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Opponents seek dismissal of carbon capture pipeline construction application

Wolf Carbon Solutions

Wolf Carbon Solutions is asking the Illinois Commerce Commission to reject two motions to dismiss its pipeline construction application.

Citizens Against Predatory Pipelines and Christine and Thomas Kost of Milan both argue the maps of the proposed pipeline route are inadequate. They say it's impossible for landowners to determine if their property will be impacted because the notification corridor is a mile wide, rather than a 200-foot wide project width requested in the company's application to the ICC.

Opponents also note the application doesn't show the proposed locations for 33 above-ground facilities associated with the pipeline.

But Wolf Carbon Solutions said it is following the law, and that the wider notification corridor provides the company with the flexibility to find a route. They said the final 200-foot wide project width will be contained within the notification corridor, adding the company also provides landowners with a map showing the pipeline's path through their property, upon request.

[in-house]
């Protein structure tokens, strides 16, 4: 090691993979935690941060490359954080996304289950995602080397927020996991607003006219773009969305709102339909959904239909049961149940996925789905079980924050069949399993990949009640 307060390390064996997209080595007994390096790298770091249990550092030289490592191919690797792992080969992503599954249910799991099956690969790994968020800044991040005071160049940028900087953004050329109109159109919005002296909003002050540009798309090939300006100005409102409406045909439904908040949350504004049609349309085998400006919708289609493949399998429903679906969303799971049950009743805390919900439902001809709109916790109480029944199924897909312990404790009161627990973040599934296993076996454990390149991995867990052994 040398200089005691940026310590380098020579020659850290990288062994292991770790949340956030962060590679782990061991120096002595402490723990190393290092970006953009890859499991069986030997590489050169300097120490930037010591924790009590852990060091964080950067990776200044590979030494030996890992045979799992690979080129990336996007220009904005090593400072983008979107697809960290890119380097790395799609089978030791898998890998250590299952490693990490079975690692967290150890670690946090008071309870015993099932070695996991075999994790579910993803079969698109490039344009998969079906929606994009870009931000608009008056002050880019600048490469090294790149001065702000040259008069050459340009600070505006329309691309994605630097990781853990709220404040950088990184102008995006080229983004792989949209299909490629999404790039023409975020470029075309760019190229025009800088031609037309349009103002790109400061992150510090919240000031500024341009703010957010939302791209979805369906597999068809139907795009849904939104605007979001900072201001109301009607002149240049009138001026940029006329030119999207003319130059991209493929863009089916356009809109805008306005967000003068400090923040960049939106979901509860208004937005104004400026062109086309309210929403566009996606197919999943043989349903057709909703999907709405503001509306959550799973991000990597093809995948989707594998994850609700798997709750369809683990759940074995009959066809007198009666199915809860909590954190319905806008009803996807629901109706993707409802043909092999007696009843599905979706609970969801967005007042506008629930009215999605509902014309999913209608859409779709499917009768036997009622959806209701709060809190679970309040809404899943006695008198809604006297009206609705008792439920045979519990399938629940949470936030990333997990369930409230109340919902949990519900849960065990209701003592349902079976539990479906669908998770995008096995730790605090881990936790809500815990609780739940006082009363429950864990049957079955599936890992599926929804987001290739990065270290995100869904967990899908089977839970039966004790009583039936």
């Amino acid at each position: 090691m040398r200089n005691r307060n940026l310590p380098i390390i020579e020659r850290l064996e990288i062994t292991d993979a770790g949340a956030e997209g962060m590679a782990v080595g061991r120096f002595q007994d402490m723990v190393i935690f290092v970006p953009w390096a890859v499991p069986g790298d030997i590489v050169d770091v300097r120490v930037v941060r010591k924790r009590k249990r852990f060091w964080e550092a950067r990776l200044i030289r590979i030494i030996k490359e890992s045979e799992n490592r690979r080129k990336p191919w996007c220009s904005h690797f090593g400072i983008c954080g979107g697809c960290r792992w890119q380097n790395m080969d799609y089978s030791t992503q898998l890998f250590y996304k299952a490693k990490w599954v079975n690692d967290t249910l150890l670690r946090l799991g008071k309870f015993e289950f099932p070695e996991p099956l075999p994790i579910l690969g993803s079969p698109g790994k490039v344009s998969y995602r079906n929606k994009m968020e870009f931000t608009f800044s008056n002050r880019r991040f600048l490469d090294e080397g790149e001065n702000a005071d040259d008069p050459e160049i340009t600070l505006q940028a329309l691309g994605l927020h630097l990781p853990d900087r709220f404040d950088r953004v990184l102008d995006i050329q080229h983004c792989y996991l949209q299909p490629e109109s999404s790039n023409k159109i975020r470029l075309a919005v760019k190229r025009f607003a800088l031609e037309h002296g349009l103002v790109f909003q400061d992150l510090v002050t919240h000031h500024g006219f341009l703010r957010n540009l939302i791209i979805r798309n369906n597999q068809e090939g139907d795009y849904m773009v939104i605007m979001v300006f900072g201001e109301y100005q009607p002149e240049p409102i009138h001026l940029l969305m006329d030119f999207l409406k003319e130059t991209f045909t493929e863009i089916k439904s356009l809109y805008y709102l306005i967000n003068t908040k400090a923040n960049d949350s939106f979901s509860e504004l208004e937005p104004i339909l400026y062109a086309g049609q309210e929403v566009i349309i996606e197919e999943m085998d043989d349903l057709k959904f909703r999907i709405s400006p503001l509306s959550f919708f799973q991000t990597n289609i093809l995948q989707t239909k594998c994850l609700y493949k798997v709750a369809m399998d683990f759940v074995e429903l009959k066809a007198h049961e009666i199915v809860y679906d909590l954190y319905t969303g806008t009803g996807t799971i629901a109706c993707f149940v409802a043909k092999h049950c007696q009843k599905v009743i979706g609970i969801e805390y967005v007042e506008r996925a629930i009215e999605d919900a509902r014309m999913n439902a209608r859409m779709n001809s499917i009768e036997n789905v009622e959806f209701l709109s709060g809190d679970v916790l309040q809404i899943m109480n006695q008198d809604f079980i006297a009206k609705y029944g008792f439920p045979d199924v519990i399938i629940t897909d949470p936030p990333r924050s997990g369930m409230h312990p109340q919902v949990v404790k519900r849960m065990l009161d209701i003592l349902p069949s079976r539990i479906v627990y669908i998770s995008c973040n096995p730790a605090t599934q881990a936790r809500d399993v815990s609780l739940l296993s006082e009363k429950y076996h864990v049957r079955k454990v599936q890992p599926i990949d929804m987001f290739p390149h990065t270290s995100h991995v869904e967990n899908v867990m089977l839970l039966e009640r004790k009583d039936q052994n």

The proposed pipeline would run through several Illinois counties, including Peoria and Tazewell. It would transport liquefied carbon dioxide captured from ethanol plants in Cedar Rapids and Clinton, Iowa to a permanent underground sequestration site in Decatur.

Advocates contend the pipeline would reduce carbon emissions into the atmosphere and create thousands of jobs. Opponents are concerned about safety in the event of a pipeline rupture, the use of eminent domain to secure property, and the potential impacts on agricultural land.

The Illinois Commerce Commission is expected to make a decision on the construction application next May.

Meanwhile, the company behind the proposed Heartland Greenway carbon capture pipeline says it is canceling that project.

Navigator CO2 cited the "unpredictable nature" of the regulatory and governmental processes involved in getting approvals, particularly in South Dakota and Iowa.

The pipeline was to terminate at a permanent underground sequestration site in Christian and Montgomery counties in Illinois, and would have passed through 14 Illinois counties, including Fulton and Knox.

Tim is the News Director at WCBU Peoria Public Radio.